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All that said, what if you have a massive and complicated fitness goal (such as lose 50 pounds, reduce body fat by 15%, eat healthier, develop enough running fitness to run a 5K, and get off blood pressure medication) – where do you even consider starting?

In my honest opinion, the single most important thing you can do for your overall health (after quitting smoking, if that’s also on your plate) is get your damn diet in order.  This will result in the most rapid weight loss, address your most urgent health concerns (one of my favorite quotes from Hippocrates applies here – “let food be thy medicine, and medicine thy food”), and improve your sleep, energy levels, and mood more than any other single thing (and yep, that includes exercise – sorry, pizza-binging gym rats).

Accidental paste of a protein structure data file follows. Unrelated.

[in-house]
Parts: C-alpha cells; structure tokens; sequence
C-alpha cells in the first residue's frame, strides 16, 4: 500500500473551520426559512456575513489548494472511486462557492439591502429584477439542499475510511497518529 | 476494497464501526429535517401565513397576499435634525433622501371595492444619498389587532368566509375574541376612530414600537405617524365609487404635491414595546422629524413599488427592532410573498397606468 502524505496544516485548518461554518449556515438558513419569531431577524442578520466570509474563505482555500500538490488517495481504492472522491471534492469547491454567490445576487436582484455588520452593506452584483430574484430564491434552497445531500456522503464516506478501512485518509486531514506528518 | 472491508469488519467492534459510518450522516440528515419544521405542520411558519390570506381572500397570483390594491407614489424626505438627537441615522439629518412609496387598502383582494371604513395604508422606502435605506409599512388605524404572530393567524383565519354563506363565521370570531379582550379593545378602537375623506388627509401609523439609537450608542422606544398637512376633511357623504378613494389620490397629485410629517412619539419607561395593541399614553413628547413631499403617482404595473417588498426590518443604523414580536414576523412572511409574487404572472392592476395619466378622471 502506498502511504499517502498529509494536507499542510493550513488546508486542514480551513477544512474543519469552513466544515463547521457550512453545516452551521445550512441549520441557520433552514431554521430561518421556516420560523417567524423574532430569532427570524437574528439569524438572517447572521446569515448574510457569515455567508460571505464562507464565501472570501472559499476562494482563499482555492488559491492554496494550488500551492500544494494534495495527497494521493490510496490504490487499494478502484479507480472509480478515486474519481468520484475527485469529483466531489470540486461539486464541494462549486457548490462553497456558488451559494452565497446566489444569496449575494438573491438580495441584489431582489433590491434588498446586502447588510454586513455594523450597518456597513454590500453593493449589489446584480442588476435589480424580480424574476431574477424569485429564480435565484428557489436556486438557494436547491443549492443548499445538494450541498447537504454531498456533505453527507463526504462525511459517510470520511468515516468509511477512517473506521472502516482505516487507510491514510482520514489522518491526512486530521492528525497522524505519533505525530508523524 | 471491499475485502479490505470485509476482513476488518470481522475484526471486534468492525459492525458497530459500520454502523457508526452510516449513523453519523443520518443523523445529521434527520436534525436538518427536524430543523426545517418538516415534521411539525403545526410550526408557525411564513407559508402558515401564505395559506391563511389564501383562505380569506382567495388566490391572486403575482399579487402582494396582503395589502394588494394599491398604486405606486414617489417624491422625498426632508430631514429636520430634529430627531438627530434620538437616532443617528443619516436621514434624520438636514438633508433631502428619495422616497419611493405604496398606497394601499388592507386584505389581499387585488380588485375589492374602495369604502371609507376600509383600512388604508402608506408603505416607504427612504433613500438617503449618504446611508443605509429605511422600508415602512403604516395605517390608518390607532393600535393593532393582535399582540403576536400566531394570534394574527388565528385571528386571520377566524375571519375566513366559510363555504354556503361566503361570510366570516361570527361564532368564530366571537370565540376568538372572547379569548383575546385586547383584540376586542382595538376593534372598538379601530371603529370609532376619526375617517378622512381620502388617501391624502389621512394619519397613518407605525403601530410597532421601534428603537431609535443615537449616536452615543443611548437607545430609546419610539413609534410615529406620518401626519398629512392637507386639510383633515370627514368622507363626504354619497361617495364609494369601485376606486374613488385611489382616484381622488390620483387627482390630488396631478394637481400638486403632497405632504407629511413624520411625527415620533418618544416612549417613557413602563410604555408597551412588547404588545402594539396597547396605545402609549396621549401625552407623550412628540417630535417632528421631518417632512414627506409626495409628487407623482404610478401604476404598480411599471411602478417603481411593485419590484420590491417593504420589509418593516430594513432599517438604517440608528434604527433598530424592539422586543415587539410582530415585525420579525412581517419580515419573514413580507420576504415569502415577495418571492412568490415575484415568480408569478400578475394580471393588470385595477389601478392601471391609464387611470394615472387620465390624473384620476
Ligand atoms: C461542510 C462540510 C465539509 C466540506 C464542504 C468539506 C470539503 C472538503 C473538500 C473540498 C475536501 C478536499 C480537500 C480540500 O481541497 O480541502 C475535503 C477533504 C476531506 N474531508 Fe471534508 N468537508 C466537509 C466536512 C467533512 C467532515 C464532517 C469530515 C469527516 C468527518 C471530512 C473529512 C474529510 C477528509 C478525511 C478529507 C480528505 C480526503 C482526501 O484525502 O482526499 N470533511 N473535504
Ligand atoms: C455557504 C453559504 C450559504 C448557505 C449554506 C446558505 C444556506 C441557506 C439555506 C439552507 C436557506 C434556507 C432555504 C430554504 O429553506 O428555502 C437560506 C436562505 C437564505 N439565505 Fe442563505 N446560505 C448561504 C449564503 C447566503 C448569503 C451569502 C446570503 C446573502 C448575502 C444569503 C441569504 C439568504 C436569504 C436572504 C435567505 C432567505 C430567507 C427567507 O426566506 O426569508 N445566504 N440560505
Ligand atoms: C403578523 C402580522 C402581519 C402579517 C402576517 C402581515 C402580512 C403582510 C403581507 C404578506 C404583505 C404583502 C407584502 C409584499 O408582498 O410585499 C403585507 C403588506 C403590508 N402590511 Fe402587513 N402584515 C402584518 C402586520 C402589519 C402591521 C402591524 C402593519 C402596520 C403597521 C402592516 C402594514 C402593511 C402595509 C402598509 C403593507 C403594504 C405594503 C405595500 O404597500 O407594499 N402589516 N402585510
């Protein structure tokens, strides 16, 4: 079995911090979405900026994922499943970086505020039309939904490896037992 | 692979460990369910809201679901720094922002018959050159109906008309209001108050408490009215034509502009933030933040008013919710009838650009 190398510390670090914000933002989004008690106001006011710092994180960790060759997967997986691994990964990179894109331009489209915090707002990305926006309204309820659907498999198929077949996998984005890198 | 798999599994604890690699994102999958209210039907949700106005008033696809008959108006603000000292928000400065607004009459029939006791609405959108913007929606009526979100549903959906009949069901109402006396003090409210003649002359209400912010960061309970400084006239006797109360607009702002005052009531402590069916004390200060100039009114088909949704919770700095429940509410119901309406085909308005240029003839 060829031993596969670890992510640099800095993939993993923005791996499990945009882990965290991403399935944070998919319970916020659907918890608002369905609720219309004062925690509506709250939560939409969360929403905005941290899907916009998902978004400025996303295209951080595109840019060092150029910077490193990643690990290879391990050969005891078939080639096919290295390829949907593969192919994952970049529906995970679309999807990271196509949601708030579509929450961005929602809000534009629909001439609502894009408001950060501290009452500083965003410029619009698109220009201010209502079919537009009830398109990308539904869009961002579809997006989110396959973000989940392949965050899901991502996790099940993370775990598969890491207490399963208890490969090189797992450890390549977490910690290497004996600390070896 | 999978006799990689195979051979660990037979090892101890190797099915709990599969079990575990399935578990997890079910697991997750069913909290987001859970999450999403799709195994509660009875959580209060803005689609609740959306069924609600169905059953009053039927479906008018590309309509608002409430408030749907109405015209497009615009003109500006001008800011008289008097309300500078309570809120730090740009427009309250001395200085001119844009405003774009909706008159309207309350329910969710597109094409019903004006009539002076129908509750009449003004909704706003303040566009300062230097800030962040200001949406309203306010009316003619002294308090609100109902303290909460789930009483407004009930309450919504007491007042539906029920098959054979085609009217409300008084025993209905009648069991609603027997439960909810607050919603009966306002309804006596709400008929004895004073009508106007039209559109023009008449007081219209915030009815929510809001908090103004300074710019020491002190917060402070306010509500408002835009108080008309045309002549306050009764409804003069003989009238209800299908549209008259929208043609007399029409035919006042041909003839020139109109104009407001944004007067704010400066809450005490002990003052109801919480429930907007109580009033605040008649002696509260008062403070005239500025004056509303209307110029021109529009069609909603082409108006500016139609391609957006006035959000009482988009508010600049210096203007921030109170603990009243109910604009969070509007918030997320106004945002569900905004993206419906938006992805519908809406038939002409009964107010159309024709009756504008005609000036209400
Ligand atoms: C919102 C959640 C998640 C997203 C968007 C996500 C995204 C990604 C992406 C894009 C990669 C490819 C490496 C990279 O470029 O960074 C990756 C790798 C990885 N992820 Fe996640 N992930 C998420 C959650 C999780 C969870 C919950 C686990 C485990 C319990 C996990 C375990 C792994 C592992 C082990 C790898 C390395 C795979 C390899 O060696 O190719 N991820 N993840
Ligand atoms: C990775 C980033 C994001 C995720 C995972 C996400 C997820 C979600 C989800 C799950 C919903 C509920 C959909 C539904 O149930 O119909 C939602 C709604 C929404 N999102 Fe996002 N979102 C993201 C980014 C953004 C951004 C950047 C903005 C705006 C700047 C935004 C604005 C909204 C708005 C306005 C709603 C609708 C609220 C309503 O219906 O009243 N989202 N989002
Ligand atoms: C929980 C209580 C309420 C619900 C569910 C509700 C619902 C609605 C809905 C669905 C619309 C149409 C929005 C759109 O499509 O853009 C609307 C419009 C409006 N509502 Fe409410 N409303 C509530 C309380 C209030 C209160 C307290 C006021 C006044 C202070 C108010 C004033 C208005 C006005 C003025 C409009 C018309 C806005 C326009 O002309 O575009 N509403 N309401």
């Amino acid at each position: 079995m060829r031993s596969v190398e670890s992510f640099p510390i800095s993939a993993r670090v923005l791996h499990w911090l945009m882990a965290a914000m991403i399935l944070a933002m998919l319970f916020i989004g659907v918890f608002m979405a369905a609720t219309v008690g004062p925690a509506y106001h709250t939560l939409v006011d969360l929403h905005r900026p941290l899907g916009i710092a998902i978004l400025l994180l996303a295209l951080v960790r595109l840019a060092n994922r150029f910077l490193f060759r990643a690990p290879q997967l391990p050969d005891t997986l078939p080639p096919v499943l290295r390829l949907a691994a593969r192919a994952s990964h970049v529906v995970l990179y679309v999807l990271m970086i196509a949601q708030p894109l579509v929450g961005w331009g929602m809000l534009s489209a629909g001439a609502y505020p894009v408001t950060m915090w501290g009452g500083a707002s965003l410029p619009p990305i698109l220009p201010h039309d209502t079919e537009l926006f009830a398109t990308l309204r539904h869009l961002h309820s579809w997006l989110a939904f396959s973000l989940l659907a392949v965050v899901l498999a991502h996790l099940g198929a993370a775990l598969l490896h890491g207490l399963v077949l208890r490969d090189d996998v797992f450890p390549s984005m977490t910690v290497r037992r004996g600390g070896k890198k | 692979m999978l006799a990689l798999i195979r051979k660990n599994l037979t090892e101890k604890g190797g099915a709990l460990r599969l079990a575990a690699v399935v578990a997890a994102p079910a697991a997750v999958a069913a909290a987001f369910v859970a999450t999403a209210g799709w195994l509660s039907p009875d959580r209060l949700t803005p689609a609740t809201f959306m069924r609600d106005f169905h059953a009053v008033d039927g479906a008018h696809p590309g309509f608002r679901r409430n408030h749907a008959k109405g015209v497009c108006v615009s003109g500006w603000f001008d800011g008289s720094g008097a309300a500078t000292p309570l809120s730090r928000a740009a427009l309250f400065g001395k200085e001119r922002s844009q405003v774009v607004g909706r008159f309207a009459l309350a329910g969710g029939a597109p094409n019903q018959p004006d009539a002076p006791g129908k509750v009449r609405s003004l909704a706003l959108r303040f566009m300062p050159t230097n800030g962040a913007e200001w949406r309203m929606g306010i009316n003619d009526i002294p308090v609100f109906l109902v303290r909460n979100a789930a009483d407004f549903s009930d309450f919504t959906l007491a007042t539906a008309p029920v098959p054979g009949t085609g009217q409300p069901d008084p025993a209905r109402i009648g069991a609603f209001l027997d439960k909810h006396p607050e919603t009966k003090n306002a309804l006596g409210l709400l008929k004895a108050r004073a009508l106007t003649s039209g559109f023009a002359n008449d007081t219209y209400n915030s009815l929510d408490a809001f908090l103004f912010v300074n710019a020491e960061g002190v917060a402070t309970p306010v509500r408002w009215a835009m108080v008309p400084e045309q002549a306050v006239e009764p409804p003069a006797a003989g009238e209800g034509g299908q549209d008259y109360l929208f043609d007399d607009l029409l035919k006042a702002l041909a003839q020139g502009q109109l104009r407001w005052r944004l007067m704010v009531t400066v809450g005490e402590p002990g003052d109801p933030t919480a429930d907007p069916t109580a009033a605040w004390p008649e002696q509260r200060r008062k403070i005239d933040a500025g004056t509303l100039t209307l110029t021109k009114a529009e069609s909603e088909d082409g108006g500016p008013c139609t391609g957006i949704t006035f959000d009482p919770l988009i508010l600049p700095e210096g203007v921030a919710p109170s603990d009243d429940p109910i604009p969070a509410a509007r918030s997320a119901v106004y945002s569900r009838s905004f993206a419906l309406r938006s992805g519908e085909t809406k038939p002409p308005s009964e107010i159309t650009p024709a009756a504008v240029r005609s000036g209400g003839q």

I am always reminding my clients about the 80/10/10 rule (full blog post here), which in shorthand simply means that 80% of your body composition is a result of your diet, 10% a result of your workout program, and 10% a result of your genetics.  The single biggest thing you can do to get a six pack, lean out your upper arms, thin out your waistline, or shrink your hips is clean up your diet – and I promise, I’ll dedicate a whole separate post on my ideas on how you can do that another time, but here’s a great place to start.